The accuracy of the musical performance is impressive and a token of great musical ability, while the vocals complete perfectly the audio havoc. Production is much clearer than anyone could expect, but this was the only way of obtaining a comprehensible output. Regarding the lyrics, they are available only for "Intransigent" and aesthetically complement the image I created for the musical content. I could liken it to a wounded beast, which destroys everything in its path, spreading pain and despair.

Although during the first listen I felt a little confused by the power and the chaotic nature of the release, gradually the scenery began to clear up. "Hammer of Intransigence" is one of the most dynamic releases I have heard lately but despite its proven cruelty, some ideas were uninspired and repetitive. Surely it is a decent effort, but I wanted something more. Nevertheless, I await with interest their next steps in order to see if they will follow the same pathway or try a different musical approach.

Wednesday, March 19, 2014

Skelethal - Deathmanicvs Revelation

Type: EP

Year: 2014

Country: France

Label: Iron Bonehead Productions

 


This duo comes from Lille, France, and after a demo, they released this EP in March of 2014. The truth is that beyond Nekrowretch I have no particular contact with the French death metal scene, so I did not know exactly what to expect. This was the reason why Skelethal hit me like a punch out of nowhere .

The one minute intro introduces the listener to the atmosphere of the EP , with its dark and sinister character, while also adds some cult feeling to the whole effort. From the first second of "Macabre Oblivion" an uproar of riffs succeed one another and wipe everything in their path. From fast and thrashier, to slow and excruciating ones that function as bridges that momentarily interrupt the frantic pace. At some points, the guitar tunes really caught me by surprise because of their unexpected turns, while the sick, perverted solos complete the mosaic of this release, providing a more than satisfying result.

The ripped but deep vocals sound exactly as they are supposed to, while the drums have a very natural sound and give an excellent performance, with breaks and furious tempos where each one is required. To be honest, production also highlighted the bass and its volume and gave this EP a very accessible sound, as if I was listening to a live performance. This great approach resulted in making me bang my head even more.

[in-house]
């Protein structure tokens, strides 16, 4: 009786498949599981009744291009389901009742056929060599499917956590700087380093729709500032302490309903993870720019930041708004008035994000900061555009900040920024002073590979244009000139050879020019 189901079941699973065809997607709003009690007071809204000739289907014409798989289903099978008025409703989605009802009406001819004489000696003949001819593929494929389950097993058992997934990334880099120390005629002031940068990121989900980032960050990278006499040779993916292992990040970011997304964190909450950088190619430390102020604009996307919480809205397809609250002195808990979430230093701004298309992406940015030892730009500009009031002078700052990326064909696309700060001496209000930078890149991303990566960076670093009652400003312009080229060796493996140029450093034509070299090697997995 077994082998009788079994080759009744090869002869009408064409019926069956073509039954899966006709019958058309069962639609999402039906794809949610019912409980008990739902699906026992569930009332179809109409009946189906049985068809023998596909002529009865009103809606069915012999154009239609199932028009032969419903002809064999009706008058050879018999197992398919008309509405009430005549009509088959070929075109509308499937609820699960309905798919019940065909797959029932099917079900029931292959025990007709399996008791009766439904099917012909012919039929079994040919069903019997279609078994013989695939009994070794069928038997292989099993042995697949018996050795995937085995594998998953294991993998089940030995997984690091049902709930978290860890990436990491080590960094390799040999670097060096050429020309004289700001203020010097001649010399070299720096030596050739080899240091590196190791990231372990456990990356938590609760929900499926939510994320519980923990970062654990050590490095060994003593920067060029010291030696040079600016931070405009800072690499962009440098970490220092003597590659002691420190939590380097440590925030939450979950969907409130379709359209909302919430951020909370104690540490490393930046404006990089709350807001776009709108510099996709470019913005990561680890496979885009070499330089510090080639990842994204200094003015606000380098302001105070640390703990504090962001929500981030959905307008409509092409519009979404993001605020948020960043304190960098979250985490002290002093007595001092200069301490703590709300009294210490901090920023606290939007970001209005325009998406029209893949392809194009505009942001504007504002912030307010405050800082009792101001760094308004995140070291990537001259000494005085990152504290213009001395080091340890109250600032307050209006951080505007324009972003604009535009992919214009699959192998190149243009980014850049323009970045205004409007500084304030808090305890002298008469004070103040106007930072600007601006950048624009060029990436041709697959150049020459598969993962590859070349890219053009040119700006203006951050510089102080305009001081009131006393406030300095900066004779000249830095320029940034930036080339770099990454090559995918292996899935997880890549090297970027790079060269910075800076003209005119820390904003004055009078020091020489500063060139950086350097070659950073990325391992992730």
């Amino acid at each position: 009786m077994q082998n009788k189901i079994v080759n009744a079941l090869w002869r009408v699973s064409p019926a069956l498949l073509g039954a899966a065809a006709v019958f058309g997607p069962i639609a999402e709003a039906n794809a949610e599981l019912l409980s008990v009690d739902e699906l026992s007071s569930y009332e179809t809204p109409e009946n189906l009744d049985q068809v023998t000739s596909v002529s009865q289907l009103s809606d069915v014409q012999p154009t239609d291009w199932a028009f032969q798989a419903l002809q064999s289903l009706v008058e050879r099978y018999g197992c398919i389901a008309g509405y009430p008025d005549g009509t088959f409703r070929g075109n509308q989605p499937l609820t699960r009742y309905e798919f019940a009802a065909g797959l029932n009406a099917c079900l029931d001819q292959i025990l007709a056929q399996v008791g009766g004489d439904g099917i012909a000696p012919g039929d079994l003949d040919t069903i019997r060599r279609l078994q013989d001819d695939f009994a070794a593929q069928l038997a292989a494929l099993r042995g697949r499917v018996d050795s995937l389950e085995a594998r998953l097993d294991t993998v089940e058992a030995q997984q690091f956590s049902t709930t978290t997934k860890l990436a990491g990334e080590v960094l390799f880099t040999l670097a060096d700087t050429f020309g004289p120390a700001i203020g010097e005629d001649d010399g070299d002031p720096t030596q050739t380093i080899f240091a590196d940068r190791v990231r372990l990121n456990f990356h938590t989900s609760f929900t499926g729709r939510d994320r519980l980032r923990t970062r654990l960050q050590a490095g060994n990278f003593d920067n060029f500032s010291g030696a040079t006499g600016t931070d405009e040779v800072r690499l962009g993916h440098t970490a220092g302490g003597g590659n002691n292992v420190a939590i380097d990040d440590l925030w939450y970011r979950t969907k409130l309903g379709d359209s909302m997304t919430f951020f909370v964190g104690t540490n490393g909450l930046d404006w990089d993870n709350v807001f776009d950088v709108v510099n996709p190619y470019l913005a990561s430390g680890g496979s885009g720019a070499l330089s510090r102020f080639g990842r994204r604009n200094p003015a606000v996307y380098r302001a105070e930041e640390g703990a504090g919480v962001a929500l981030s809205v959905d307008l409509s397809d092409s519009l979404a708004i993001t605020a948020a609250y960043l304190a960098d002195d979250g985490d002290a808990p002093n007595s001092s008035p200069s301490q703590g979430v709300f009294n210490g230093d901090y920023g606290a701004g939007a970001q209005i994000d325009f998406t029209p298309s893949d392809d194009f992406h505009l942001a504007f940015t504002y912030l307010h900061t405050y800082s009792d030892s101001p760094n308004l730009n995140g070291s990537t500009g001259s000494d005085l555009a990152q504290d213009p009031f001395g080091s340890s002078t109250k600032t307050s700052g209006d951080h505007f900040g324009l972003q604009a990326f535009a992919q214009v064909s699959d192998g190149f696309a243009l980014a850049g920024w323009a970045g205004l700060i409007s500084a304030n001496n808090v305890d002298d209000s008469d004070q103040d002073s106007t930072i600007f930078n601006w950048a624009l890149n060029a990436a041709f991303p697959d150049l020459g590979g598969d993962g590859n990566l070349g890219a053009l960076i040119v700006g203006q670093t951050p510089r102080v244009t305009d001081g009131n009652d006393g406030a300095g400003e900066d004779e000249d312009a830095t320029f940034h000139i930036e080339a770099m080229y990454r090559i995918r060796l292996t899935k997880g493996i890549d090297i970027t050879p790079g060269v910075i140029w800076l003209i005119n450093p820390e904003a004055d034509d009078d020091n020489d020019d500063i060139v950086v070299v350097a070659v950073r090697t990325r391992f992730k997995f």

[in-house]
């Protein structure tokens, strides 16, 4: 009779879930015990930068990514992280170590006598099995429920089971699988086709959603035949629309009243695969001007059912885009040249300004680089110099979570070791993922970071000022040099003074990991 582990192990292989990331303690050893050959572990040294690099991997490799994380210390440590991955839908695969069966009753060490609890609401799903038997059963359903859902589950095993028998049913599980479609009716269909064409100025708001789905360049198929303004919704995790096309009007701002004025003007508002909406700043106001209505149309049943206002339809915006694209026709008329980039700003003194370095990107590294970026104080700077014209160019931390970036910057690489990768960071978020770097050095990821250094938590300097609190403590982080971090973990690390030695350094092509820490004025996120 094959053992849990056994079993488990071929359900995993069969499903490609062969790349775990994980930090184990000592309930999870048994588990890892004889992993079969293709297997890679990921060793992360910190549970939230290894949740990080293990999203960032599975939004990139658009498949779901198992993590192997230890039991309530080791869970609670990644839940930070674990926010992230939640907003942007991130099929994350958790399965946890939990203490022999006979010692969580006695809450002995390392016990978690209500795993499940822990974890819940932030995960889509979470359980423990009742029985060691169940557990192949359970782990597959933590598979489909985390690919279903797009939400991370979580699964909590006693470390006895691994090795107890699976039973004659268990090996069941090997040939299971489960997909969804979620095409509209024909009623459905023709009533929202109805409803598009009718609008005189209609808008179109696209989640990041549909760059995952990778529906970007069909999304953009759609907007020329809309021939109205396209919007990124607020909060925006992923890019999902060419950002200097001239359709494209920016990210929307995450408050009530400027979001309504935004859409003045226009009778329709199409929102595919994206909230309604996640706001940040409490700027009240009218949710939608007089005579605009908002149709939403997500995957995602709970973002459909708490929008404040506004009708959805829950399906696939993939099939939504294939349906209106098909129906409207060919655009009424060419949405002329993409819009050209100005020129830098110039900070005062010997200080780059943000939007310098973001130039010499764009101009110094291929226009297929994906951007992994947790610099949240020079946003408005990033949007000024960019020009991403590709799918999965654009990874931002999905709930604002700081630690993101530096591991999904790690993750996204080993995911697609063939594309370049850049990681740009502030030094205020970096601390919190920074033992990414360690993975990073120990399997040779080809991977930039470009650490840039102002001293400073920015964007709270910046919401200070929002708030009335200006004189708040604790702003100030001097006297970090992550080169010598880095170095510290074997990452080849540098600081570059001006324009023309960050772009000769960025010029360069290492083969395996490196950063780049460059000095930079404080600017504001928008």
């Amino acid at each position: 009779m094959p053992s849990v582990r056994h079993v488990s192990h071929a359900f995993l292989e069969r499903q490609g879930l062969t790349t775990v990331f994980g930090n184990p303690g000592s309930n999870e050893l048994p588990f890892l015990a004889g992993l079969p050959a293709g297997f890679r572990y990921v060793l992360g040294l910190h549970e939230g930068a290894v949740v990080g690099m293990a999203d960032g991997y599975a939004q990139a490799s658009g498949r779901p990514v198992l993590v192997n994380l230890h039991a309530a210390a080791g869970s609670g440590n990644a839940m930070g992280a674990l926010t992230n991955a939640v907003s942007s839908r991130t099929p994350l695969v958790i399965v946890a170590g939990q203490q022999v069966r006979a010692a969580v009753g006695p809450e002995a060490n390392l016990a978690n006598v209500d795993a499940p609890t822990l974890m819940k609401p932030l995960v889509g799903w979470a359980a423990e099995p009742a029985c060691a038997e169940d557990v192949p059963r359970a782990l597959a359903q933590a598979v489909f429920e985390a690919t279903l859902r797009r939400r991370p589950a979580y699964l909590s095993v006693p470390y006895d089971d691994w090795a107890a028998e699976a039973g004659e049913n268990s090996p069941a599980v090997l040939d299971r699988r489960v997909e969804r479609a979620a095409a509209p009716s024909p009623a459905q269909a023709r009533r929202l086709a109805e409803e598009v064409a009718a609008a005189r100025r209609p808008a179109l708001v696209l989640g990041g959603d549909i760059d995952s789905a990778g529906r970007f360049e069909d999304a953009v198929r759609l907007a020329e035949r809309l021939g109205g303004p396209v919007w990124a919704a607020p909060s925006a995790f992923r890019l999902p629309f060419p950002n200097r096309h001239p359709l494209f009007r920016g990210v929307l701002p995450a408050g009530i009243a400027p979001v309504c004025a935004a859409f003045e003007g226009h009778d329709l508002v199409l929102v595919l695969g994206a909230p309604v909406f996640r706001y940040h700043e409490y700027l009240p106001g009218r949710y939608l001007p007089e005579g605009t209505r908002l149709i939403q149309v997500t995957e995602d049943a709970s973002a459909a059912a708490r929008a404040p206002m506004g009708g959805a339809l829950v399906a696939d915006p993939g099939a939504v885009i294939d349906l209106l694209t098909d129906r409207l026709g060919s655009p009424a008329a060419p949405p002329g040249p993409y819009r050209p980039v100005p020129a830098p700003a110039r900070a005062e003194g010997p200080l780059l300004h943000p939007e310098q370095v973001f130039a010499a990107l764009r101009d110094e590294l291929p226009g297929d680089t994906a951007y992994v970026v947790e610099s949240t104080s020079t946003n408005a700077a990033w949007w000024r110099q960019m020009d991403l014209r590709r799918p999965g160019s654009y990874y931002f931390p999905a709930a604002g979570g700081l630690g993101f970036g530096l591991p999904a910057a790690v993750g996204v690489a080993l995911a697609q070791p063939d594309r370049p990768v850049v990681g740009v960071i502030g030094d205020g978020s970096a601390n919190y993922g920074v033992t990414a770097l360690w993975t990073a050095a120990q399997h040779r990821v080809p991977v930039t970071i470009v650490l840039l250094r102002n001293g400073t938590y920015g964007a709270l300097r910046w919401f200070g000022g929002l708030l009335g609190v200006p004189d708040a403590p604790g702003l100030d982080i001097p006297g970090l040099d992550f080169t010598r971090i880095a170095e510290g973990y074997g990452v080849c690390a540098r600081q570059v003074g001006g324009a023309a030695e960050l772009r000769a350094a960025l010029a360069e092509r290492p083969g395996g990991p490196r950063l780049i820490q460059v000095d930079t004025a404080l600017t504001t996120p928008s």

If you're looking for an equal mixture of Swedish death metal and Autopsy worship you've come to the right place. With bands like Skelethal, I am very happy that the old-school death metal sound has been revived, especially in the last few years. Definitely check this out.

Tuesday, March 18, 2014

Sacrocurse - Sulphur Blessing

Type: Demo

Year: 2013

Country: Mexico/Turkey

Label: Iron Bonehead Productions

 


Sacrocurse is an international band that was formed in 2012. Their first demo was released in 2013 in tape format from the reliable Iron Bonehead Productions and offers pure bestial black/death metal.

The musical content ranges within the already known elements of the genre, while the rabid drums and the guitar frenzy bring to mind the scene of Latin America as an obvious influence. This makes perfect sense as a former member of Morbosidad is involved in the band. Despite the apparent chaotic and very fast playing, the main riffs are memorable and the structure of the tracks is quite well-made. From time to time, Sacrocurse add some slower parts in order to temporarily release the listener from the vise of their primitive black/death metal, while the mid-tempo of "Command Demonic Prayers" offers some well-received variety to the frantic pace of the rest of the demo. Of course the noisy solos could not be missing from such a release, adding an extra dose of chaos. Regarding the production, the guitars seem to have a higher volume compared to the vocals and the other instruments. Also, it proves to be surprisingly clear, but without diminishing the old-school nature of this effort. 

Sacrocurse do not offer anything new , but after all I don't think that anyone who listens to this genre is expecting innovation or any kind of musical variety. If you're looking for 15 minutes of enjoyable blasphemy, then this demo is the right choice for you.